A group of Haitians wait to cross the U.S.-Canada border into Quebec from New York. CNS photo/Christinne Muschi, Reuters

Refugee strategy still a work in progress

By 
  • June 27, 2019

OTTAWA -- Canadians should not get too smug about becoming No. 1 in the world for resettling refugees, says the head of the Canadian Council for Refugees.

“I think that it’s a little bit concerning when Canadians are celebrating the fact we’re more than the United States, because the reason we’re more than the United States is an absolutely devastating withdrawal from resettlement by our American colleagues,” said Janet Dench, executive director of the Canadian Council for Refugees. 

A Pew Research Centre study of United Nations refugees data released June 19 showed Canada resettled more refugees than the U.S. in 2018 — 28,000 vs. 23,000. It marks the first time the U.S. has not led the world in refugee resettlement since it passed its Refugee Act in 1980. 

Pew noted the latest numbers  reflect at policy of tighter caps on immigration by the Trump administration.

“There are concerns even the small target the United States government has set is not being reached because of slow processing or an unwillingness to make the processing happen,” Dench said. “We would prefer that Canada would be celebrated because we have increased our settlement commitment rather than because the U.S. has fallen short.”

Dench is also troubled by Canada’s limit of 7,500 government-sponsored refugees. “Our call is to have Canada have an annual target of 20,000,” she said.

Dench added the government should “take the lead” and private sponsorship of refugees — which often involves churches — should be “over and above what the government does on behalf of all Canadians.”

The latest numbers are still  a “good news story for Canada,” said Deacon Rudy Ovcjak, director of the Toronto archdiocese’s Office for Refugees (ORAT). “It reflects the continued and steadfast desire of Canadians to assist suffering humanity.”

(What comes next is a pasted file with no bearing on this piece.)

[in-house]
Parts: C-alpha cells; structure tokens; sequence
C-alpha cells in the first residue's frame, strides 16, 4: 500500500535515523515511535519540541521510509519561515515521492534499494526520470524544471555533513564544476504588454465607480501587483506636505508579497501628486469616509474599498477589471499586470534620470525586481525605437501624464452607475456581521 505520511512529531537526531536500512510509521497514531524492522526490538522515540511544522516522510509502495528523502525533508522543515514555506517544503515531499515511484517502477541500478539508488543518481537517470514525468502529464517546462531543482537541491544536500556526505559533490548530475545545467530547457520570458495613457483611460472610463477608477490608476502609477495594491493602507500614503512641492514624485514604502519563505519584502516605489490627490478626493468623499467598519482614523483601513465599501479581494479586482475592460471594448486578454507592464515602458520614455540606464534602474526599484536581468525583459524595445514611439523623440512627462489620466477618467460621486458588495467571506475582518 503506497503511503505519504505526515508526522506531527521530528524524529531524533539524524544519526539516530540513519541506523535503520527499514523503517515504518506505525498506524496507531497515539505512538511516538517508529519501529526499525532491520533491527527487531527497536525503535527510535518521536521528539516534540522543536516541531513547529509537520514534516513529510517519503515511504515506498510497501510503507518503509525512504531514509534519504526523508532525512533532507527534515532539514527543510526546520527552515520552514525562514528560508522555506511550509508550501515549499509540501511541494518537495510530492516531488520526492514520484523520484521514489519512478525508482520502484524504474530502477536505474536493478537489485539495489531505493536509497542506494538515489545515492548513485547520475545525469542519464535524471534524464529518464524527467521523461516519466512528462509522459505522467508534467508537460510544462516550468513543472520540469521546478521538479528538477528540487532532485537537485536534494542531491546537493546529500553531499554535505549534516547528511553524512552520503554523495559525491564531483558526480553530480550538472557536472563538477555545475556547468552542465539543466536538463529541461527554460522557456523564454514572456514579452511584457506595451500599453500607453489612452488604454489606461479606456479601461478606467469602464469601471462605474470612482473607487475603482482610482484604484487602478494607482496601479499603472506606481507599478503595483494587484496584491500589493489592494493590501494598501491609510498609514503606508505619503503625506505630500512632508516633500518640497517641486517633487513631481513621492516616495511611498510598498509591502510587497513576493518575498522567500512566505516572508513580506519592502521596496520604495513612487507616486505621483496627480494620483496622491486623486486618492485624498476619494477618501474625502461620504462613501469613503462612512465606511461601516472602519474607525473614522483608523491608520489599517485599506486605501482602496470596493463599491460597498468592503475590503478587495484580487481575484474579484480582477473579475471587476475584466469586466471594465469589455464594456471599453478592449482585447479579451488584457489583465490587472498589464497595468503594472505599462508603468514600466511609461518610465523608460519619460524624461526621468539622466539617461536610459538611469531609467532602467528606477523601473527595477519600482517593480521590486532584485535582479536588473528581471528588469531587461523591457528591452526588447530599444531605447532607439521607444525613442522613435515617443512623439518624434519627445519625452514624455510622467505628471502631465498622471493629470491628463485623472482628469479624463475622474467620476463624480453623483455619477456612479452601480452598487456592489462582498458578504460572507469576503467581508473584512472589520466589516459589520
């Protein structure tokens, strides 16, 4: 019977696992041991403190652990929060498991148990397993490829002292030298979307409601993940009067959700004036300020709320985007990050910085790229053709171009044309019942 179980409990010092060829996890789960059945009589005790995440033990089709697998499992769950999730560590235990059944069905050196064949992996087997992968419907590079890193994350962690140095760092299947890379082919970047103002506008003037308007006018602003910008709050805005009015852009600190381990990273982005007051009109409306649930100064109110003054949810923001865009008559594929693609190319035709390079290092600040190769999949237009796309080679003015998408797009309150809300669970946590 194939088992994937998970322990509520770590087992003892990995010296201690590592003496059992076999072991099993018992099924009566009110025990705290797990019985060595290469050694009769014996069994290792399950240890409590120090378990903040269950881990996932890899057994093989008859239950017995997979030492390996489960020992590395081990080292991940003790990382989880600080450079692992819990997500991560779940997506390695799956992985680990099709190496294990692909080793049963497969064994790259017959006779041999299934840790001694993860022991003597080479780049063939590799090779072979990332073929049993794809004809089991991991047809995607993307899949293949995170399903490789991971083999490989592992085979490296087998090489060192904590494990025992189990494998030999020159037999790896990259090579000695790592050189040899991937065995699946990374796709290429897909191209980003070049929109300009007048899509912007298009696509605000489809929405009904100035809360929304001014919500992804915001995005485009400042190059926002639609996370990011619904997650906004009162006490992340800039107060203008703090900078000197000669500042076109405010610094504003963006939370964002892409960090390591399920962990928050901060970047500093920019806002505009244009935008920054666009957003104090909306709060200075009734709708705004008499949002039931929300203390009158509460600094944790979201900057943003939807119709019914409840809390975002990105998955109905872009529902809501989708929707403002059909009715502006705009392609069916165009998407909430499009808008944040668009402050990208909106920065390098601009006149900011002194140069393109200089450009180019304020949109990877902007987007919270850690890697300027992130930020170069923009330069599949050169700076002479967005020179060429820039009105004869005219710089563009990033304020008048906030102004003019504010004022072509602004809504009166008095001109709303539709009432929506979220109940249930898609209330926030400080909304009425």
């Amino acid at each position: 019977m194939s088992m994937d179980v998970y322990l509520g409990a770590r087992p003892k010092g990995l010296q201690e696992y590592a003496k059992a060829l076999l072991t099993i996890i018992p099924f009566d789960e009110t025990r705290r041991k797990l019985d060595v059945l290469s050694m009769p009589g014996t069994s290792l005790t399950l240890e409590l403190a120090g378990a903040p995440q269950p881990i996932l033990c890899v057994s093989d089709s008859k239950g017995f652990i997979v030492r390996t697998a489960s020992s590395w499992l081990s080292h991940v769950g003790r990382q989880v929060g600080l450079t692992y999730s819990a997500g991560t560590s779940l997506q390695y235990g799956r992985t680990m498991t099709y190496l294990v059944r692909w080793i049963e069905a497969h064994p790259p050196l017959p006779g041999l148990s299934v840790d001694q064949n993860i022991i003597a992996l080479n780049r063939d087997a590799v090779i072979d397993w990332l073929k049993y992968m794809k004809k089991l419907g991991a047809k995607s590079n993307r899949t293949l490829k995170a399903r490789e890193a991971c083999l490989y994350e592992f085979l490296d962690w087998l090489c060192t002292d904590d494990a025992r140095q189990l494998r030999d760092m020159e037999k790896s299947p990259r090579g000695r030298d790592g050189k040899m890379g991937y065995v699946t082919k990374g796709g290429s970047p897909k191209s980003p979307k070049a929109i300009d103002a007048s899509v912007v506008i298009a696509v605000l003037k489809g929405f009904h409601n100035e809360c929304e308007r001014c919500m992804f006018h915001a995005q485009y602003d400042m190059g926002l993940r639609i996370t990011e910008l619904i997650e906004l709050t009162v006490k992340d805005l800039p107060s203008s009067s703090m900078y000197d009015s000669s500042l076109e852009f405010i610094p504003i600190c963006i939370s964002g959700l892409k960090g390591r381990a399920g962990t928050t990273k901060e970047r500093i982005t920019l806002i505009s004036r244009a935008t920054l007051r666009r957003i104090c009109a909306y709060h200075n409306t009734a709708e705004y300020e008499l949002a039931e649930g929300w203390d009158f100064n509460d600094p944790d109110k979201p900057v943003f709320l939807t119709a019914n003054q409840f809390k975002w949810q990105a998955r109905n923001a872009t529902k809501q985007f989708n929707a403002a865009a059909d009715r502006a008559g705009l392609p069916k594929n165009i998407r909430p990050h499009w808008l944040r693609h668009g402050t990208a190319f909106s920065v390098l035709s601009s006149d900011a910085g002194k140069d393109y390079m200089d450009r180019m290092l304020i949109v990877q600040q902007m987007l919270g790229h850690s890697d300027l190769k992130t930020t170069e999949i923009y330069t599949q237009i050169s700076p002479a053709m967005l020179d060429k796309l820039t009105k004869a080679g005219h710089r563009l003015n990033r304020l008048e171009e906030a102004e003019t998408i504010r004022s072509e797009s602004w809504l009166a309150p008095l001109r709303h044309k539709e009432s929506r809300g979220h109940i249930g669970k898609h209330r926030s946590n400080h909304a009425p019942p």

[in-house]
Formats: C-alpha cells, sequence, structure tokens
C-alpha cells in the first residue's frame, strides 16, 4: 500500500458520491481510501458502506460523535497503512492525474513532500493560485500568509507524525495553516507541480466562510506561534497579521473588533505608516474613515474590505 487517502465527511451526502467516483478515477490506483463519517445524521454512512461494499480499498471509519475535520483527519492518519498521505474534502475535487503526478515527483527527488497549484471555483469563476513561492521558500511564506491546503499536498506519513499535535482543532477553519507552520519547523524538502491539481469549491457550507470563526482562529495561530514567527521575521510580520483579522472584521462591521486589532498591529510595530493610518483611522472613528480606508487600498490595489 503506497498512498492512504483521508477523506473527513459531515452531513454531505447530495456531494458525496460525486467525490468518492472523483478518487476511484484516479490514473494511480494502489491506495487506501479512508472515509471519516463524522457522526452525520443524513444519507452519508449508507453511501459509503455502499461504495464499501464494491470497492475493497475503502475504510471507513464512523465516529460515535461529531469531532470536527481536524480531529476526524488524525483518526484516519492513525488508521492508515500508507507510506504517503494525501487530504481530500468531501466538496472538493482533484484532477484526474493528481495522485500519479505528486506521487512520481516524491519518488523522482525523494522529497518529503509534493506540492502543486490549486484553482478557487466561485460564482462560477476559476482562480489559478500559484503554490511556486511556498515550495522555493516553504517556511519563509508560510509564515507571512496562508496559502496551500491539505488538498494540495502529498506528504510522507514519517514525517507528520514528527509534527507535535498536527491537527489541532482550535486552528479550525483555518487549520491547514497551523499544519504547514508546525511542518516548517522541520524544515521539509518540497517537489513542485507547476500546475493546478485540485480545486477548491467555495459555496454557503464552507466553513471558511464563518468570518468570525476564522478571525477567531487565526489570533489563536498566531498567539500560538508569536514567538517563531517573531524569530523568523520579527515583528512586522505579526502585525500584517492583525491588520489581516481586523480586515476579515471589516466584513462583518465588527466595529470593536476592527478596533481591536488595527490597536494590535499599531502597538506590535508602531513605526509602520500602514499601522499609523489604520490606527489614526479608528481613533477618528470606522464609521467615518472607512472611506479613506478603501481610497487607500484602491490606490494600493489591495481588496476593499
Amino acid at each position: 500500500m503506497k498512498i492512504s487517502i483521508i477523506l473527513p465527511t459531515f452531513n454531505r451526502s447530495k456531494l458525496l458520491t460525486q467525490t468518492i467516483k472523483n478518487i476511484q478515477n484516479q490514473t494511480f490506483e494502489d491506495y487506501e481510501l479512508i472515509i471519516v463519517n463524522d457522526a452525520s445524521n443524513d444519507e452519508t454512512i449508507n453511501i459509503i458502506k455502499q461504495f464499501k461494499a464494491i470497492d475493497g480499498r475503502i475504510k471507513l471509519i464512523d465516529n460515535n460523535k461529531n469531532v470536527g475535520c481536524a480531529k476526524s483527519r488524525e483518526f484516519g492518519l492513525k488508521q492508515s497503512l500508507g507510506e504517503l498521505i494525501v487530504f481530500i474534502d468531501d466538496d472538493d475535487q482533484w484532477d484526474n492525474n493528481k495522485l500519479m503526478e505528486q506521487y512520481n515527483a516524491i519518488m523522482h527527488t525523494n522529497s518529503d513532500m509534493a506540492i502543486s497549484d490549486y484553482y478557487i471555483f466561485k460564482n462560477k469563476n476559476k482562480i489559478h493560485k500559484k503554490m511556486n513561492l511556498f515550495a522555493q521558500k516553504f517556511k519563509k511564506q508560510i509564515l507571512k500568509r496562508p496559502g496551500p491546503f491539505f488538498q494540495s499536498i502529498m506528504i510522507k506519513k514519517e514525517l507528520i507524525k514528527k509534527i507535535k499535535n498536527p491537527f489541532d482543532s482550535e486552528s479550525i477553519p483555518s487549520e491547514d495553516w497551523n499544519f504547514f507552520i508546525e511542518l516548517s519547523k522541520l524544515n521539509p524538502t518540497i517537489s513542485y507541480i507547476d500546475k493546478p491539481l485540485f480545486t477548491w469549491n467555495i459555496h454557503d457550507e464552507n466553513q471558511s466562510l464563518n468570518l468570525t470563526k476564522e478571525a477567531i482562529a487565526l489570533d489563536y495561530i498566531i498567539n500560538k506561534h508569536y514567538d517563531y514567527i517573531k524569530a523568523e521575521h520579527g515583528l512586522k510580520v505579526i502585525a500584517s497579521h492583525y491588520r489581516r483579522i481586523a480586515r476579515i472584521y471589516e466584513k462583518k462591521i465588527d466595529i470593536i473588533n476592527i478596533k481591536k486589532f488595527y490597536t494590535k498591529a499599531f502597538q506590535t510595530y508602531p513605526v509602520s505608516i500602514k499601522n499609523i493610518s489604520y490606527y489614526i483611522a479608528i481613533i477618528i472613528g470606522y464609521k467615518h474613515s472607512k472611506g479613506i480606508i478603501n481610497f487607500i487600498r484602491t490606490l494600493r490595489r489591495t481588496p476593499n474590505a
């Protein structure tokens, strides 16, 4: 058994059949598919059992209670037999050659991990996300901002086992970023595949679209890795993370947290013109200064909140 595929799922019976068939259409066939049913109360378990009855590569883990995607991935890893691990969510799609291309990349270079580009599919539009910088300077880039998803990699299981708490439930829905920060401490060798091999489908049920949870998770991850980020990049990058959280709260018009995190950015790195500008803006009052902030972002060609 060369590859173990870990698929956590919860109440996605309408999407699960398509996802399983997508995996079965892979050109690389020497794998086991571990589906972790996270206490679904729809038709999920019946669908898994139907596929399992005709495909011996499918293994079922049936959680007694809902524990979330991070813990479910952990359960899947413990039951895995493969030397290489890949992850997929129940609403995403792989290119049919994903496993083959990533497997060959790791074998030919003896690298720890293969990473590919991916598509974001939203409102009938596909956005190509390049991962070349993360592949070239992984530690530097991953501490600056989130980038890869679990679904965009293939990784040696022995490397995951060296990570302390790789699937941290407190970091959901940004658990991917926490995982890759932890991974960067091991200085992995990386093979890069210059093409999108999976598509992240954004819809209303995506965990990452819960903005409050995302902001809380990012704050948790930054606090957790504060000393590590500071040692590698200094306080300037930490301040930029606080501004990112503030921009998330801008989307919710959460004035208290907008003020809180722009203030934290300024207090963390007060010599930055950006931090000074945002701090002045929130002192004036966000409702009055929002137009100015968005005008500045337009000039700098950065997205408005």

This year marks the 40th anniversary of the private sponsorship of refugees program in Canada that started with the Vietnamese Boat People, Ovcjak pointed out.  

“This was an organic, beautiful response of mercy,” he said. “We have had 40 years of regular Canadians putting their time, talent and treasure towards assisting refugees.”

Some countries are testing it, but it was “birthed in Canada and a successful model,” he said.

“The (private sponsorship) model relies heavily on Canadian families sponsoring their family members from overseas, who meet the definition of a refugee,” he said. “And in our case, we broaden this work through our mission trips, where we go overseas and select refugees who have no family link in Canada and who have little or no hope of being sponsored by the government.”

As an example of this, he and members of the ORAT team will be traveling to Thailand this summer to select some of the many Pakistani Christian refugees for sponsorship by the Church and for resettlement to Canada.

“The U.S. decreased their overseas numbers of the refugees from abroad class and it looks like they’re paying more attention to the inland claimants (those who make a refugee claim on American soil) to address the flow of migrants from the southern border,” said Ovcjak.  “This is parallel to what’s happened in Canada.”

Canada has experienced a significant increase in the number of inland claimants, from 16,055 in 2016 to 55,695 in 2018. 

Ovcjak said the swell of illegal border crossings has “overwhelmed the system, placing tremendous pressure on temporary accommodations in Toronto and Montreal” and is “unfair to all overseas refugees who have waited patiently to have their claim heard.” He worries it “sends the wrong message by rewarding those who jump the queue.”

The Liberal government’s efforts to close the loophole in the Safe Third Country Agreement that allows those crossing illegally from the United States to make an asylum claim in Canada when they would be sent back to the United States if they showed up at a legal port of entry shows the government “realized this is a large issue and made an attempt to address it,” he said.

The Canadian Council for Refugees, however, wants Canada out of the Safe Third Country Agreement altogether. 

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